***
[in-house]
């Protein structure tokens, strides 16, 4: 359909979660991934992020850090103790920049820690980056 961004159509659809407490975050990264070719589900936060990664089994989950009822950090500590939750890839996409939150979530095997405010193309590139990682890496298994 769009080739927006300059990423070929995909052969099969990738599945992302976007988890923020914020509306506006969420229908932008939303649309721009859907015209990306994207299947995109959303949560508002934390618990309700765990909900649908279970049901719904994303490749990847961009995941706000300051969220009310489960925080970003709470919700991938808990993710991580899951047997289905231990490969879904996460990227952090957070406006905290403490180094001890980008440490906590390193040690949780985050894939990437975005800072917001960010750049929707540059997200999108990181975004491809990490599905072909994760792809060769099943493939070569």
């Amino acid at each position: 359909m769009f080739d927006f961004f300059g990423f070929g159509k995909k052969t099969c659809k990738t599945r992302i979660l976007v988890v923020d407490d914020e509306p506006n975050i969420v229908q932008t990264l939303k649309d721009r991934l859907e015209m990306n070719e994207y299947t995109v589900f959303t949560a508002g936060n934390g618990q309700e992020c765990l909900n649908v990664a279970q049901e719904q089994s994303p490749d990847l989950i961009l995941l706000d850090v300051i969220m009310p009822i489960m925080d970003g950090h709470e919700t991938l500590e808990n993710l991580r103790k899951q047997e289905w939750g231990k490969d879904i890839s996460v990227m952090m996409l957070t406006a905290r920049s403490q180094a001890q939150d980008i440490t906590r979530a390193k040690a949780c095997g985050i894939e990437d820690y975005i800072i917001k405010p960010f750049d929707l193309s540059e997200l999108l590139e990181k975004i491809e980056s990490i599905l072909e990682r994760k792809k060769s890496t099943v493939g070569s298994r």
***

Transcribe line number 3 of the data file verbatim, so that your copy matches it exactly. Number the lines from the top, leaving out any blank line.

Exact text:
């Amino acid at each position: 359909m769009f080739d927006f961004f300059g990423f070929g159509k995909k052969t099969c659809k990738t599945r992302i979660l976007v988890v923020d407490d914020e509306p506006n975050i969420v229908q932008t990264l939303k649309d721009r991934l859907e015209m990306n070719e994207y299947t995109v589900f959303t949560a508002g936060n934390g618990q309700e992020c765990l909900n649908v990664a279970q049901e719904q089994s994303p490749d990847l989950i961009l995941l706000d850090v300051i969220m009310p009822i489960m925080d970003g950090h709470e919700t991938l500590e808990n993710l991580r103790k899951q047997e289905w939750g231990k490969d879904i890839s996460v990227m952090m996409l957070t406006a905290r920049s403490q180094a001890q939150d980008i440490t906590r979530a390193k040690a949780c095997g985050i894939e990437d820690y975005i800072i917001k405010p960010f750049d929707l193309s540059e997200l999108l590139e990181k975004i491809e980056s990490i599905l072909e990682r994760k792809k060769s890496t099943v493939g070569s298994r």